Below the fold is today’s column for the Fin.
Cap on moralising needed
The world’s most pressing issues require moral courage, not self-righteousness, writes Nicholas Gruen.
Since the destruction of Sodom and Gomorrah, weve tended to moralise disasters to see them as the just deserts for our natural sinfulness. Even in todays secular age, debate on how to handle two crucial issues the financial crisis and climate change remains heavily (and unfortunately) moralised.
Its true that both crises will test our moral qualities. In particular both call for the intellectual courage thats necessary to see new problems afresh. And we need the moral courage, particularly amongst those aspiring to lead us, to forge new social consensuses around solutions which embody those insights.
Unfortunately the moralisers usually want us to take intellectual (and moral) shortcuts. They might give some of us a self righteous inner glow. But theyll only hold us back. In fact they could make things worse.
Activists make climate change politically compelling by moralising it and making it All About Us. They were scathing about the Governments commitment to reduce its claim on emissions entitlements to 95 percent of 2000 levels by 2020. That represents a per capita reduction of 25 percent which seems pretty challenging to me but theres no accounting for (moral) tastes.
But heres the thing. Arresting climate change isnt all about us. As Garnaut has insisted, what really matters is building a truly global and binding agreement. And for nearly twenty years the major developing countries have resisted binding commitments insisting you created the problem, you take the lead in fixing it. Twenty years!
That underlines a further problem with moralism. The moralisers in rich countries feel queasy about forcing poor countries into binding commitments. Their real enthusiasm is the way the looming crisis might make rich societies mend our profligate ways.
But with China soon to be the largest global emitter thats absurd. Imagine people being excused from water restrictions because they were poor. Thats effectively where moralism has got us in climate change negotiations. (None of this means we should be unprepared to offer compensation or to allow developing countries to temporarily increase their emissions taking a heavier load ourselves as we gradually decarbonise production).
But what really matters is not how heavily we beat our breast in self denial, but how we maximise the chances of engaging the major developing countries. Thats why Garnauts most important recommendation was that we commit ourselves to unilaterally reducing our entitlements to emit whilst undertaking to dramatically intensify our efforts if a truly global agreement were reached.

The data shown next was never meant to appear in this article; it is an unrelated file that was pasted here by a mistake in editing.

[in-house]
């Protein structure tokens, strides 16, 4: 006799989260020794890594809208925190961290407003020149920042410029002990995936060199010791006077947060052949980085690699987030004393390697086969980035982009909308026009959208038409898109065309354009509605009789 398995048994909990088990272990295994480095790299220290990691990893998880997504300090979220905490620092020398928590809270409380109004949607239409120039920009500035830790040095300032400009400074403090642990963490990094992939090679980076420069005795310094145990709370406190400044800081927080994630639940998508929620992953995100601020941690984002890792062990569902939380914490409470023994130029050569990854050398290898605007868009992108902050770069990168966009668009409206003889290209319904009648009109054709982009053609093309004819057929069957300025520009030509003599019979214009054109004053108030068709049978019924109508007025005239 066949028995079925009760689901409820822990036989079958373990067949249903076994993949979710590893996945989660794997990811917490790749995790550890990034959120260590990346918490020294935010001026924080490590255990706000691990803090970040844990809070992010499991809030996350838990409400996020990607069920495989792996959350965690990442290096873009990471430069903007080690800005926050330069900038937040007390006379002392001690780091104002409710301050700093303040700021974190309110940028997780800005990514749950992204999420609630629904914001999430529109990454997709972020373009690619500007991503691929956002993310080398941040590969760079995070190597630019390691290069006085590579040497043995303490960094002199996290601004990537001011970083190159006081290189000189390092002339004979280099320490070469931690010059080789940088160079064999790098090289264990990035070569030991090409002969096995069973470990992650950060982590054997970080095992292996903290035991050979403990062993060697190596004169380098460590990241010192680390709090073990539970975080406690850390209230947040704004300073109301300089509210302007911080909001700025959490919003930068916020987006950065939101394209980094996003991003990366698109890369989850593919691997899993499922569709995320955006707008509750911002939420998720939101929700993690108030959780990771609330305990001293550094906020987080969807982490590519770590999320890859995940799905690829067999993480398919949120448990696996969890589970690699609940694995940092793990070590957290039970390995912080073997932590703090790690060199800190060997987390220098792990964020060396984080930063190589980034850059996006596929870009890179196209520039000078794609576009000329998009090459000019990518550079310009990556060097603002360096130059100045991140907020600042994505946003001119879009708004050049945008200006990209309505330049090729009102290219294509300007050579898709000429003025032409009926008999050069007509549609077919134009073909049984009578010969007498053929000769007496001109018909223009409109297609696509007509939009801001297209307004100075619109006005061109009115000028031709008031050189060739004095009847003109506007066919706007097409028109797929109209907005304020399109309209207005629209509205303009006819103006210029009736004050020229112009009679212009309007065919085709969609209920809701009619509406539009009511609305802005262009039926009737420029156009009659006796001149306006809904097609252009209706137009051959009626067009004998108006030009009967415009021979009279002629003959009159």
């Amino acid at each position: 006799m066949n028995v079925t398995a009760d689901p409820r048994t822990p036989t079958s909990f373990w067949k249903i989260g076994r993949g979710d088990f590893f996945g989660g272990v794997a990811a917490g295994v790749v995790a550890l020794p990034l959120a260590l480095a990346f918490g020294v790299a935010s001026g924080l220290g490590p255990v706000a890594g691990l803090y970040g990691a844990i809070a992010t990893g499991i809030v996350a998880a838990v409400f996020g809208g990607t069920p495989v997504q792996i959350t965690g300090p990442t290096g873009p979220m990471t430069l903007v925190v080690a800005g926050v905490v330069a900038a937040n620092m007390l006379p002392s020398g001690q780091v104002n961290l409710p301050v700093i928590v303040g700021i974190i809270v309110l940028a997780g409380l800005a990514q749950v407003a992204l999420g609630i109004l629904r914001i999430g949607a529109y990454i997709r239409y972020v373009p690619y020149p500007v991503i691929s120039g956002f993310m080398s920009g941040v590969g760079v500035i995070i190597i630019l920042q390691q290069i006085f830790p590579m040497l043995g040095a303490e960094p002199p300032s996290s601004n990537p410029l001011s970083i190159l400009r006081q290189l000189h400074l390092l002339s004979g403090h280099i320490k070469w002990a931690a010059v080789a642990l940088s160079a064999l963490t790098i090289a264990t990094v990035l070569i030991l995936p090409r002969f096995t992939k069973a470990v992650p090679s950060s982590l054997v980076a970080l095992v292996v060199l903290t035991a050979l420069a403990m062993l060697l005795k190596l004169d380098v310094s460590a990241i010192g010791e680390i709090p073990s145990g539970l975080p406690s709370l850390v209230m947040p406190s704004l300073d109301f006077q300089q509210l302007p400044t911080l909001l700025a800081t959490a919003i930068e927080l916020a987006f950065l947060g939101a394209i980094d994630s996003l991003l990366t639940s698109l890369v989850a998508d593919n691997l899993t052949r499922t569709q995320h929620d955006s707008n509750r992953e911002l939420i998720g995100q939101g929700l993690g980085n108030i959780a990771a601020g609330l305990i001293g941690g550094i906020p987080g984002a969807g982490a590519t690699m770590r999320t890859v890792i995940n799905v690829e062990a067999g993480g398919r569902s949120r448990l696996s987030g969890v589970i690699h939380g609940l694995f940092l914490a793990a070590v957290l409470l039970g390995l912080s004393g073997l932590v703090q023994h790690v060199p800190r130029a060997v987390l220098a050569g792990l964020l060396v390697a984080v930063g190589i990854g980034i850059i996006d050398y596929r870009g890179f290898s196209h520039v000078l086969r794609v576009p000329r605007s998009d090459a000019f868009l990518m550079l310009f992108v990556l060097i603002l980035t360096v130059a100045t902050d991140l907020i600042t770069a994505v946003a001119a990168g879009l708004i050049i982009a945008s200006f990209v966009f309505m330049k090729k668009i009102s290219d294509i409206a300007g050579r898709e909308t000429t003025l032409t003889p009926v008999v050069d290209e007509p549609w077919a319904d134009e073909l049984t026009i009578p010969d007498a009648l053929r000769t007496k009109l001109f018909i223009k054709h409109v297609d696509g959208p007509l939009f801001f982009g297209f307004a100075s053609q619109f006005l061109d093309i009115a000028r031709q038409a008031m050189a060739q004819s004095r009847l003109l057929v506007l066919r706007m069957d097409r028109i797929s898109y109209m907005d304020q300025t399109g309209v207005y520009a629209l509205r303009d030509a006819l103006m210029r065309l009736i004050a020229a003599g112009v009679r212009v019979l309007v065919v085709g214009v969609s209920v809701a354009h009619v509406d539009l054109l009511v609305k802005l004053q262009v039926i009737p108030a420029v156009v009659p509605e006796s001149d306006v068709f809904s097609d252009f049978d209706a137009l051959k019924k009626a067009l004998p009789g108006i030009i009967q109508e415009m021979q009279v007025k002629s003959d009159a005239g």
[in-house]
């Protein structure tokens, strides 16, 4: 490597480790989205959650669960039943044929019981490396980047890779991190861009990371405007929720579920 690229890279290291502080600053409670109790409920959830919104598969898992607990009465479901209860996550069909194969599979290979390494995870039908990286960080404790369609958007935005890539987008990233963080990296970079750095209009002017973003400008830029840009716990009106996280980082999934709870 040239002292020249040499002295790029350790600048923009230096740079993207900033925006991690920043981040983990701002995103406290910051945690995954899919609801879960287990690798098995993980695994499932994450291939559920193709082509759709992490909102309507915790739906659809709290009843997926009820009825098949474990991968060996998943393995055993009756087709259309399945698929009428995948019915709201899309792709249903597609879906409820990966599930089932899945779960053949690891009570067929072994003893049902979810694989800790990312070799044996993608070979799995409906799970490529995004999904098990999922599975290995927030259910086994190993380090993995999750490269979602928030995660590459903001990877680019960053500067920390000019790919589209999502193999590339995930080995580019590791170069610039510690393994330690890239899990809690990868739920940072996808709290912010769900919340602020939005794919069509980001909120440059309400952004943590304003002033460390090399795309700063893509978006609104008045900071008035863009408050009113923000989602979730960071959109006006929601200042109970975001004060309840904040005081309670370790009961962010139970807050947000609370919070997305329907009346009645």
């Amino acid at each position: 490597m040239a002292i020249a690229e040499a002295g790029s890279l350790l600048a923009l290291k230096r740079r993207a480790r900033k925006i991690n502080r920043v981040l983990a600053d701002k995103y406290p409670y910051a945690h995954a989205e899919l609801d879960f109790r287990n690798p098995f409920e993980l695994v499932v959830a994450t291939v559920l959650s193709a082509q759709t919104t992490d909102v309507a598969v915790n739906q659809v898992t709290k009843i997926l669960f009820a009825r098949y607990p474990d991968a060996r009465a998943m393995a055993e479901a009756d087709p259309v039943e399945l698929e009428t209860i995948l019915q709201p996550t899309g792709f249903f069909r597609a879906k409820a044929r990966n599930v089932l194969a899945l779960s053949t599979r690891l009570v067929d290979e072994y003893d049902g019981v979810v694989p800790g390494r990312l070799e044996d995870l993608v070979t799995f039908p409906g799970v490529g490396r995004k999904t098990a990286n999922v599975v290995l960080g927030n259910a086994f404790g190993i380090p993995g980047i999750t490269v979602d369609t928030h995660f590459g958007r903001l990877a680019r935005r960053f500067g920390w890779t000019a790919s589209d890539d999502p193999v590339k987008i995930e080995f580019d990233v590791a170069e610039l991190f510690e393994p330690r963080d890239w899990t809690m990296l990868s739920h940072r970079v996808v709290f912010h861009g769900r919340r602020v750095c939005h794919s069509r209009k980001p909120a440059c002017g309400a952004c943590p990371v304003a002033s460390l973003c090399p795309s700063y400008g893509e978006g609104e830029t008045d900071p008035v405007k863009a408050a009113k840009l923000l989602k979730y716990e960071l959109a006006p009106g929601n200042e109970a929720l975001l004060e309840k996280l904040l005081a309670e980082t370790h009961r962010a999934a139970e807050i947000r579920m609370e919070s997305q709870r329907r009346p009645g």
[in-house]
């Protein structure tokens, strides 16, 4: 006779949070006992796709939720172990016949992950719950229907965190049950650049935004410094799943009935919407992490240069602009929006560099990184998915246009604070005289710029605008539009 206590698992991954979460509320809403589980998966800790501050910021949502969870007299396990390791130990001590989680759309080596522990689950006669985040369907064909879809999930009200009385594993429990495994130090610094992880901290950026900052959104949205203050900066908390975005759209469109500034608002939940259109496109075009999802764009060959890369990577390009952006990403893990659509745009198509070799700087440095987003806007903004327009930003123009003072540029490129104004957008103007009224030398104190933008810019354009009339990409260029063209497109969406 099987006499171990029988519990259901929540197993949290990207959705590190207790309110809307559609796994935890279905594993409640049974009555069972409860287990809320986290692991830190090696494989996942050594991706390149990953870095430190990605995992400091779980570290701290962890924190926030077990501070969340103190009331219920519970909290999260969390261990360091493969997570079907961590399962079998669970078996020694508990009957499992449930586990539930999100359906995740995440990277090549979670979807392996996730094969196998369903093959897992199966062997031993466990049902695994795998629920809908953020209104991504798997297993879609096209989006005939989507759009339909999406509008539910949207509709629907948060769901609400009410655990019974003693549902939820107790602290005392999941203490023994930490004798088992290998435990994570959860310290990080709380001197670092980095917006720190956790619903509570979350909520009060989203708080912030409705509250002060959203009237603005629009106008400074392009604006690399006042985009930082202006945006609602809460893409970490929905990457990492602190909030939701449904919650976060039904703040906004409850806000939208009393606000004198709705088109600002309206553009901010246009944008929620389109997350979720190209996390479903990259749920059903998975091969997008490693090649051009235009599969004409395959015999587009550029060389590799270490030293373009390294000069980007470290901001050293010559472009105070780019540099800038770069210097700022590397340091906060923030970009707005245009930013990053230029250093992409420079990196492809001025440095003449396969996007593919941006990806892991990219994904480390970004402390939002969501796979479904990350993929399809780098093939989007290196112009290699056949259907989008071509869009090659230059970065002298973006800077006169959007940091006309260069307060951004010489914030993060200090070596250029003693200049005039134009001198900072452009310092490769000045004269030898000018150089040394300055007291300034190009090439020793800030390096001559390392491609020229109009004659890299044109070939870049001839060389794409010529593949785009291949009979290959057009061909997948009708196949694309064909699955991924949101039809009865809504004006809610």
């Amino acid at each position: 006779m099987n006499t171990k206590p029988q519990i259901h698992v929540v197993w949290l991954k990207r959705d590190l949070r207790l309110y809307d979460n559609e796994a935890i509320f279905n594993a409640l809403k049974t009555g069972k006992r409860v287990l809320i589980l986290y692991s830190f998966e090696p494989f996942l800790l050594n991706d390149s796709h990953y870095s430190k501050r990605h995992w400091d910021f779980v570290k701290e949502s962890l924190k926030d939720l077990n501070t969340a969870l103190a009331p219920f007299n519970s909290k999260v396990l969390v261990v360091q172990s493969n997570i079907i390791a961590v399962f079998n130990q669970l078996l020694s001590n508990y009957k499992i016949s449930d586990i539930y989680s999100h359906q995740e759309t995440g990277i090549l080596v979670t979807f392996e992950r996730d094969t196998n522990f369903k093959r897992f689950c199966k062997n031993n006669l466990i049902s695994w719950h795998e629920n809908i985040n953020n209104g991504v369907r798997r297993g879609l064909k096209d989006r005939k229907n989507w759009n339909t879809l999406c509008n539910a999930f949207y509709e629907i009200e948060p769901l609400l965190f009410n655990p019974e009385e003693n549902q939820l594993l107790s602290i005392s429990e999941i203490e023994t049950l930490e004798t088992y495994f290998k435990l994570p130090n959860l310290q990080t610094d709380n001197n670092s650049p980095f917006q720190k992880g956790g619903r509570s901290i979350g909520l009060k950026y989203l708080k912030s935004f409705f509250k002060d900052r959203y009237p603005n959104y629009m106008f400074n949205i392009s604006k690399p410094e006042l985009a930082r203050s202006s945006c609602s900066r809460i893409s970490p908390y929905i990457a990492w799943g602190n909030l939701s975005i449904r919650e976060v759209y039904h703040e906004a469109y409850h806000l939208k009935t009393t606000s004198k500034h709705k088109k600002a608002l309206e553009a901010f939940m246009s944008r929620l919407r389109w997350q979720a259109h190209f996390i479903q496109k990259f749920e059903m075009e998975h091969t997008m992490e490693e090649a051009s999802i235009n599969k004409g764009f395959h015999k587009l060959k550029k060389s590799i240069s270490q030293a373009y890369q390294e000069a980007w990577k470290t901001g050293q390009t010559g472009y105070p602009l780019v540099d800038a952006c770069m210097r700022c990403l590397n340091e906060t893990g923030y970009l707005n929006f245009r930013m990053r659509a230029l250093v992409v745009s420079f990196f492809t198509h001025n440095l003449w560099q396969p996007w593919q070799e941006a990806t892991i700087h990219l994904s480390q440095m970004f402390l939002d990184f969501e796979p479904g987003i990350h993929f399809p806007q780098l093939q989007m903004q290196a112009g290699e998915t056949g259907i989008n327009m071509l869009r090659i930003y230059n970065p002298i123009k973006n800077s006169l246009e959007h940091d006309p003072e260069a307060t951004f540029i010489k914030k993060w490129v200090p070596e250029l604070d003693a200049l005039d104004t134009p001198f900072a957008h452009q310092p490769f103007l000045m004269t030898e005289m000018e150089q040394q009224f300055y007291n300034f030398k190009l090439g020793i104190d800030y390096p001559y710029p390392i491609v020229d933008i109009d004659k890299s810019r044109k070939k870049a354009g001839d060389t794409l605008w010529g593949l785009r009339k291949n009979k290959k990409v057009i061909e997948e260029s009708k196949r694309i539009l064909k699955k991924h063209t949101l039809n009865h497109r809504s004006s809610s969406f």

Though Australian policy now embodies this conditional generosity in a diluted fashion, if the idea catches on with other developed countries, we might have made the game-changing difference that enables a truly global system to evolve.
Moralism also threatens to befuddle our response to the financial crisis.
Right back to Adam Smith economists have preached the virtues of prudence and thrift which are the building blocks of investment for the future. That message has, if anything grown in relevance in the last generation as household savings have steadily declined and foreign debt has grown to fund consumption and mining investment.
And at a time like this it would be nice to have less foreign debt so we are less beholden to investor sentiment. But alas, thats for the medium to long term. Saint Augustines prayer Lord make me chaste, but not yet may be comical, but this is one situation in which its the right prayer. Now is no time to increase our savings.
And yet, appealing to moral notions of thrift, neither the Government nor the Opposition has had the moral backbone to come clean and unreservedly endorse deficit financing as an appropriate response to the crisis. We should be prepared to run substantial deficits and it may be appropriate to run them for some time. It all depends on how things develop in the international economy and our own.
But thats not all that should happen. Because we cant know when it should occur, we should begin now building institutions for instance independent advisory bodies like the Productivity Commission to impose disciplines on politicians to move from fiscal accelerator to brake and to increase savings as recovery takes hold.
Doing something like that would make all the difference between genuinely learning from the mistakes of the past, as opposed to engaging in a bit more empty moralising about them.